I’ve asked the question before as to whether it is okay to enjoy anime when the characters behave questionably and definitely came to the decision that it was just fine (though you would have to accept that some other anime fans probably won’t enjoy watching the context particularly if it deals with triggering content). The Night Beyond the Tricornered Window continues to be an anime presenting what is a pretty unhealthy relationship between two characters and if that were being played off as sweet or normal I’d probably be a little creeped out but instead I’m wondering just how long this will play out before Mikado takes some kind of action.
That doesn’t necessarily mean that things will end happily ever after. All things considered it would probably be best if Mikado just ran a mile from Hiyakawa but I get the distinct impression they are somehow going to attempt to redeem his character. Would love to be proved wrong on that. But in the meanwhile, I’m really loving the build up in this story.
The Night Beyond The Tricornered Window Isn’t Your Standard Ghost of the Week Supernatural Tale
One of the things I’ve really enjoyed so far about The Night Beyond the Tricornered Window is the supernatural aspect of the story. As much as Mikado gets dragged along to look into various supernatural phenomenon with either Hiyakawa or in episode 2 with Keita, it isn’t a formulaic one mystery in each episode with little connecting the plots.
Instead some episodes have various scenarios and situations and episodes like episode 4 present us with a singular mystery, closely connected with our favourite cursing character Erika, and remains unresolved by the end.
This episode of The Night Beyond the Tricornered Window begins with Hiyakawa loaning out Mikado to the cop (detective?) we met back in the first episode, Hanzawa. Hiyakawa ominously declares there’s a technique he’d like to try out and sends them on their way.
And yes, his technique is as shady as you would expect. When Mikado calls him when they’ve arrived at their destination, Hiyakawa pretty much takes over Mikado’s body. Though they do an excellent job of having Mikado take on Hiyakawa’s mannerisms from that point and if it wasn’t so awful to think about the fact that Mikado was once again being body-jacked it would actually be pretty amusing.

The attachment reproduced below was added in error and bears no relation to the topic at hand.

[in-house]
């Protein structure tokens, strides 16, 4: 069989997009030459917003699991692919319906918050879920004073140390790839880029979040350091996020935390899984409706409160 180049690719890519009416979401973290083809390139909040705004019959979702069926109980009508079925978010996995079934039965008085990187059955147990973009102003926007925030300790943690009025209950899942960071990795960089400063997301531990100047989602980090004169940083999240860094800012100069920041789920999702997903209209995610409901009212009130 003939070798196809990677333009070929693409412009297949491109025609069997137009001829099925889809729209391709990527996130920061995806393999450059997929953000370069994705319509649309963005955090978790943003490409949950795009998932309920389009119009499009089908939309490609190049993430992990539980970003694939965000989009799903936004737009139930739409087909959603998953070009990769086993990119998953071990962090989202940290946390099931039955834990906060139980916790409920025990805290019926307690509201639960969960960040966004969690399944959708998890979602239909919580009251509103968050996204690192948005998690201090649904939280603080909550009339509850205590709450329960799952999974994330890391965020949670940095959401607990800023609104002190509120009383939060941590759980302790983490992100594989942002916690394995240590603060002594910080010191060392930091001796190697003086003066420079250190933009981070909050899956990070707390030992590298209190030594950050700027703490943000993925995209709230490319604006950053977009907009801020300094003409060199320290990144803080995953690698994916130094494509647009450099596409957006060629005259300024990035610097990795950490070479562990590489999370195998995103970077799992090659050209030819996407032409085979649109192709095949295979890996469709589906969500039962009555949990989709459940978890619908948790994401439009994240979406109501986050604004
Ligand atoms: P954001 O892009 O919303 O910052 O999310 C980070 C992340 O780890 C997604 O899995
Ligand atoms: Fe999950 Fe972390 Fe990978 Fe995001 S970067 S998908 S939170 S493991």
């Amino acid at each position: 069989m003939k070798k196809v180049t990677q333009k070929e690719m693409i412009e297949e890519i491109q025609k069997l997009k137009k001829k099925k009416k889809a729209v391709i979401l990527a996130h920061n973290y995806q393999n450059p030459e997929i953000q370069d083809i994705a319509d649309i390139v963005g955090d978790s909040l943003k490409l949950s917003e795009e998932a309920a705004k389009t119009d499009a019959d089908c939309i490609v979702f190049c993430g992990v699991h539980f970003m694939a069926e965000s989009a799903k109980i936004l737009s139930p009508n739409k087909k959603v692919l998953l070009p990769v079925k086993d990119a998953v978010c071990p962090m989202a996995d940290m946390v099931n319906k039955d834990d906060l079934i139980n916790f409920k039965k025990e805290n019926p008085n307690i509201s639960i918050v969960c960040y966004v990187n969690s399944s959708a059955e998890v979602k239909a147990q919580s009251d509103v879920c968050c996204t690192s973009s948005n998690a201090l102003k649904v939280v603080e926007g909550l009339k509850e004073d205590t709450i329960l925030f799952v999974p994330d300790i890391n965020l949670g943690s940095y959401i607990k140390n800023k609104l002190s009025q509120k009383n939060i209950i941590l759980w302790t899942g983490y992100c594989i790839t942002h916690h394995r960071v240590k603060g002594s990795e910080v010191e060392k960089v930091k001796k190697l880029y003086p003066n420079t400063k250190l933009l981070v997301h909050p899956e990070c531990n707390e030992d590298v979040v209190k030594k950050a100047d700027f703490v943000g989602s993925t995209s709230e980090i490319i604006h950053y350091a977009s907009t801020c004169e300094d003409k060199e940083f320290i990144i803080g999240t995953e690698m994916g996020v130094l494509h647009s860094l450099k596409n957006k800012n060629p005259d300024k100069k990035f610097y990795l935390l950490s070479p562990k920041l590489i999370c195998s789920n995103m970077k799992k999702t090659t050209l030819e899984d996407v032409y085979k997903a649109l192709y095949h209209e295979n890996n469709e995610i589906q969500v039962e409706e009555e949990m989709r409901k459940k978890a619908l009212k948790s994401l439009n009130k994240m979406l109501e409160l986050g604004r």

The story of Mikado and Hanzawa investigating the shop which is a source of disappearances is overlapped by a parallel story of Erika and her teacher more or less laying a similar spell on another shop and making a ‘savings box’ for later (and nothing good is going to come out of that box).
I was wondering at first if we were seeing flashbacks to Erika cursing the same shop Mikado was at however that doesn’t quite work (unless there are some glaring continuity issues). To start with, the shop Mikado is at has a T-intersection directly in front of it whereas the shop Erika is sitting in front of has a playground across from it. I guess they could still have been the same shop but given they talk about previous places they’ve set up similar curses it kind of makes sense to think that Mikado and Hanzawa are investigating a previously established spell while Erika is setting up a new one.
Rather than deliver a definitive answer about whether or not Hiyakawa can overcome this particular curse or do anything about it, The Night Beyond the Tricornered Window goes a different direction. Hiyakawa actually muses about whether making his own curses to clean them up might be a better way to do business. And for once, Mikado gets actually angry.
This results in a weird moment where Mikado looks inside Hiyakawa and well other than being really purple I can’t tell you much about that. Though, given purple is the preferred colour for villains and evil energy in so many anime lets just assume something is not right there.
I said last week that The night Beyond the Tricornered Window gets better each episode and episode 4 continues that trend. Though, potentially it is because Hiyakawa is working through Mikado for so much of the episode rather than with them and so there’s a little less opportunity for truly cringe worthy dialogue.
Images from: The Night Beyond the Tricornered Window. Dir. D Iwanaga. Zero-G. 2021.
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